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You may talk about growth at your medical practice, but are you walking the walk? Here are three ways to boost both personal and professional growth.
Growth. Every practice seeks it, but how many managers and physicians are truly working on moving their practices forward?
To make that progress on an organizational level means starting with personal development, according to bestselling author John C. Maxwell, a keynote speaker at the 2014 Medical Group Management Association (MGMA) Annual Conference on Mon., Oct. 27.
"So key to your success is … the ability to develop yourself and the teams around you central to your success," said Maxwell, the author of 74 books on leadership and growth and the founder of West Palm Beach, Fla.-based The John Maxwell Company.
Maxwell shared three of his "15 Invaluable Laws of Growth," from the book of the same name with MGMA attendees, beginning with the law of intentionality.
"Growth doesn't just happen," he said. "Most people think growth is automatic; that if they go to work every day, they'll get better over time. That's not true. …We need to be intentional about personal growth and development."
Maxwell urged the audience members to start focusing on their own growth, set a direction and move forward. As they do, they can then work on moving those around them forward as well. But he also cautioned that this will take time, as his own journey has been more than 40 years in the making.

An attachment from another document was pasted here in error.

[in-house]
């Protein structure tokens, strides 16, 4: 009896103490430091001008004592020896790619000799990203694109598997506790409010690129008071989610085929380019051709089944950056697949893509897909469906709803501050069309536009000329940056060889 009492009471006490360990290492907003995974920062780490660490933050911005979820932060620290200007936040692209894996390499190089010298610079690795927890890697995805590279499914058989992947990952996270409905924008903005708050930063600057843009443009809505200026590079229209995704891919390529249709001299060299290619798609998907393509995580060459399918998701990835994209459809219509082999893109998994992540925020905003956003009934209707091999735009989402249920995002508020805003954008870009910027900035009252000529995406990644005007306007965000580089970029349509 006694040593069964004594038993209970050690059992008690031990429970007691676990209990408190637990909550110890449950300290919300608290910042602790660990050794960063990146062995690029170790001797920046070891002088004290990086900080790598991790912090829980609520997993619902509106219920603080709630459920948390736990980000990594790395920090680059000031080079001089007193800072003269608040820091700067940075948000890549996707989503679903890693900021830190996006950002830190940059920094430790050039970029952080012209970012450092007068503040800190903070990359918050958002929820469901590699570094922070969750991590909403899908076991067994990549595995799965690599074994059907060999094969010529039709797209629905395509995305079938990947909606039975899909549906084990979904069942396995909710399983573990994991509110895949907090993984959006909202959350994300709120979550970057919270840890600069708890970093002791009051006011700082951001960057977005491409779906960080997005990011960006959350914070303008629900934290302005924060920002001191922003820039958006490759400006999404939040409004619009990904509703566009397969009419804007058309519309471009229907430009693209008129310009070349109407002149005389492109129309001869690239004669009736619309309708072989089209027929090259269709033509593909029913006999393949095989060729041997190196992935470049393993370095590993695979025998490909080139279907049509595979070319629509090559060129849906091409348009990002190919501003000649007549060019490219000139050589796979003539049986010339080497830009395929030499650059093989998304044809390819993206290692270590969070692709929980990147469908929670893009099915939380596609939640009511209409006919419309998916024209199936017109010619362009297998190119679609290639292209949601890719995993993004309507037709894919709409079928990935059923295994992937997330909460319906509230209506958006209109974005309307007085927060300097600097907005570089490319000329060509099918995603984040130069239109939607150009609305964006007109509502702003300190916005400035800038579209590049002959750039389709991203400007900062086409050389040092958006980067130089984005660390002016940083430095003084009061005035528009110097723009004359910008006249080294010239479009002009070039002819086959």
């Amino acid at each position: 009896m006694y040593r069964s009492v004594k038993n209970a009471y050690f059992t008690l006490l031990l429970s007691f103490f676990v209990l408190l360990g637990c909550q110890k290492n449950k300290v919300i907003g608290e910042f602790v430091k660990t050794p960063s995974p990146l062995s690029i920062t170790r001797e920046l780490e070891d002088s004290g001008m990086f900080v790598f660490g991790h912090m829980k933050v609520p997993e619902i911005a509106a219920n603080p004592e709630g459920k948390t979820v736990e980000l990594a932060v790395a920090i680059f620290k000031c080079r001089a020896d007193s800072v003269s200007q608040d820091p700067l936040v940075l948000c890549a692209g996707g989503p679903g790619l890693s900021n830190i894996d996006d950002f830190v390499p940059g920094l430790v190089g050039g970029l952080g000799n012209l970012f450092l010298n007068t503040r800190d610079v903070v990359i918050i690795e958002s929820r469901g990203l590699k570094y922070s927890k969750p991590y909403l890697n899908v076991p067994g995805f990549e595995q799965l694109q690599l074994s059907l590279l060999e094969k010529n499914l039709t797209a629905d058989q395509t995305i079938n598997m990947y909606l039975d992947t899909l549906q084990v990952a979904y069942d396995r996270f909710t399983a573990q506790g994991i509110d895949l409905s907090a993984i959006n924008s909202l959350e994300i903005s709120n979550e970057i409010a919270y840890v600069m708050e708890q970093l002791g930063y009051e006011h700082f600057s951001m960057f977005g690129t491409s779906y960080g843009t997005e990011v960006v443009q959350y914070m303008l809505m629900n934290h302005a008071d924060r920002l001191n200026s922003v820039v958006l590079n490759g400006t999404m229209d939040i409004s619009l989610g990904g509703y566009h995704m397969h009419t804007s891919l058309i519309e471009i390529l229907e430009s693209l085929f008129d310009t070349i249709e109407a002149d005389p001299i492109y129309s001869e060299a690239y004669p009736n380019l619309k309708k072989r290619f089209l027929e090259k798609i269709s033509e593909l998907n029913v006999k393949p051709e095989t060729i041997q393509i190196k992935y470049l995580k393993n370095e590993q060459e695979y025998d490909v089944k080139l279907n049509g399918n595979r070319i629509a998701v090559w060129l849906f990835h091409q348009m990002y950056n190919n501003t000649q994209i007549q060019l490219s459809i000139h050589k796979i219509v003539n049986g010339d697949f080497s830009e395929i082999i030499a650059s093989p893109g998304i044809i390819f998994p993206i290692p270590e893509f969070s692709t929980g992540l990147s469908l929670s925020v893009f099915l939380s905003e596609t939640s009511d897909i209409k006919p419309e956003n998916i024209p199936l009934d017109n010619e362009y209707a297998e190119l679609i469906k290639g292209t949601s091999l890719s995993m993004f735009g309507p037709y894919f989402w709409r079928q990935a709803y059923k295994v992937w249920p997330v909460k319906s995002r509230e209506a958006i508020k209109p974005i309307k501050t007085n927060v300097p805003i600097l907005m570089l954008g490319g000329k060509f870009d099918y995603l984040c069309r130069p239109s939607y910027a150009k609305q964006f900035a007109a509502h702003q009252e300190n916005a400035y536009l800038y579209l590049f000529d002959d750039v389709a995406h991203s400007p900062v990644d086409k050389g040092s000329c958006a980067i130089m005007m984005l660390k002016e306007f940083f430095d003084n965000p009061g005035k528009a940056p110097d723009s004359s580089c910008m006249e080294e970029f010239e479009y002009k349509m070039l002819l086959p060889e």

"Success is an uphill battle," he said. "There is no coasting to success. … Nothing automatic comes to you that's good and that's why being intentional is so important."
The second law of growth, according to Maxwell, is the law of consistency. Admitting "consistency is not sexy," he added that "motivation gets you going, but discipline keeps you growing." So like your first words and first steps, the more you do it with regularity- the more consistent you are - the better you'll be and growth will follow.
As a writer, Maxwell said he abides by the "rule of five," five things he does each day: read; think; file; ask questions; and write. He told the audience members to find their five things and then apply them to their role in their medical practices.
"You need to understand that the secret to success … is what we do daily," he said. "Every day, you are either repairing or preparing; repairing what you didn't do correctly yesterday or preparing [for growth]."
The final law Maxwell shared with MGMA attendees is the law of environment. He reminded the audience that "growth thrives in conducive surroundings." That includes a place where others are consistently challenged and where the focus is always forward; the kind of place you should make your medical practice.
"Do you have a growth environment for your people? I know you are training them to do their jobs, but are you developing your people?" he asked. "As a leader, you need to create an environment for growth."